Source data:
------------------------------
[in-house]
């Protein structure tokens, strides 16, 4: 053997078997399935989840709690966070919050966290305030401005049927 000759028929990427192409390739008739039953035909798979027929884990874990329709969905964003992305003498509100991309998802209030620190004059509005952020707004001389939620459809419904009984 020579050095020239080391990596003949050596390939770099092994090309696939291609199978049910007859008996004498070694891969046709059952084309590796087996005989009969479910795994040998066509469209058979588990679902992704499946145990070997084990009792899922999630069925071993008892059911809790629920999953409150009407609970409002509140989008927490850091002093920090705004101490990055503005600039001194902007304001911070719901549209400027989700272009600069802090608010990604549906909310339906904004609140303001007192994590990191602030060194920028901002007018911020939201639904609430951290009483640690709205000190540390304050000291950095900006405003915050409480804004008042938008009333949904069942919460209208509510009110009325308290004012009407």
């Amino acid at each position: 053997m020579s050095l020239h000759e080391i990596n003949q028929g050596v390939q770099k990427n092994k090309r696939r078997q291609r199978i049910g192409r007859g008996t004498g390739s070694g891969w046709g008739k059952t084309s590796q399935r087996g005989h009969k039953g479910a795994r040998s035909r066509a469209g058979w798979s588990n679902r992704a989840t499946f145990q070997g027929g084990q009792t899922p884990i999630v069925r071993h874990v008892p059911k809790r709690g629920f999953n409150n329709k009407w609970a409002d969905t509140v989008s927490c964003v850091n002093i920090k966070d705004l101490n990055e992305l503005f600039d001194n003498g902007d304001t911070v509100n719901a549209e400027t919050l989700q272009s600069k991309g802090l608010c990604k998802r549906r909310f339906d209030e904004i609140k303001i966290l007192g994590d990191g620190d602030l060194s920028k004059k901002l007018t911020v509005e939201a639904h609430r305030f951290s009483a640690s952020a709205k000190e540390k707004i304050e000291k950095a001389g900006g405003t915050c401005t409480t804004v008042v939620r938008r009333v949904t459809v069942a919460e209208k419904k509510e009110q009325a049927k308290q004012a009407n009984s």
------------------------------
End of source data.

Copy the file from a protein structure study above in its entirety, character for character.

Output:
[in-house]
């Protein structure tokens, strides 16, 4: 053997078997399935989840709690966070919050966290305030401005049927 000759028929990427192409390739008739039953035909798979027929884990874990329709969905964003992305003498509100991309998802209030620190004059509005952020707004001389939620459809419904009984 020579050095020239080391990596003949050596390939770099092994090309696939291609199978049910007859008996004498070694891969046709059952084309590796087996005989009969479910795994040998066509469209058979588990679902992704499946145990070997084990009792899922999630069925071993008892059911809790629920999953409150009407609970409002509140989008927490850091002093920090705004101490990055503005600039001194902007304001911070719901549209400027989700272009600069802090608010990604549906909310339906904004609140303001007192994590990191602030060194920028901002007018911020939201639904609430951290009483640690709205000190540390304050000291950095900006405003915050409480804004008042938008009333949904069942919460209208509510009110009325308290004012009407």
């Amino acid at each position: 053997m020579s050095l020239h000759e080391i990596n003949q028929g050596v390939q770099k990427n092994k090309r696939r078997q291609r199978i049910g192409r007859g008996t004498g390739s070694g891969w046709g008739k059952t084309s590796q399935r087996g005989h009969k039953g479910a795994r040998s035909r066509a469209g058979w798979s588990n679902r992704a989840t499946f145990q070997g027929g084990q009792t899922p884990i999630v069925r071993h874990v008892p059911k809790r709690g629920f999953n409150n329709k009407w609970a409002d969905t509140v989008s927490c964003v850091n002093i920090k966070d705004l101490n990055e992305l503005f600039d001194n003498g902007d304001t911070v509100n719901a549209e400027t919050l989700q272009s600069k991309g802090l608010c990604k998802r549906r909310f339906d209030e904004i609140k303001i966290l007192g994590d990191g620190d602030l060194s920028k004059k901002l007018t911020v509005e939201a639904h609430r305030f951290s009483a640690s952020a709205k000190e540390k707004i304050e000291k950095a001389g900006g405003t915050c401005t409480t804004v008042v939620r938008r009333v949904t459809v069942a919460e209208k419904k509510e009110q009325a049927k308290q004012a009407n009984s």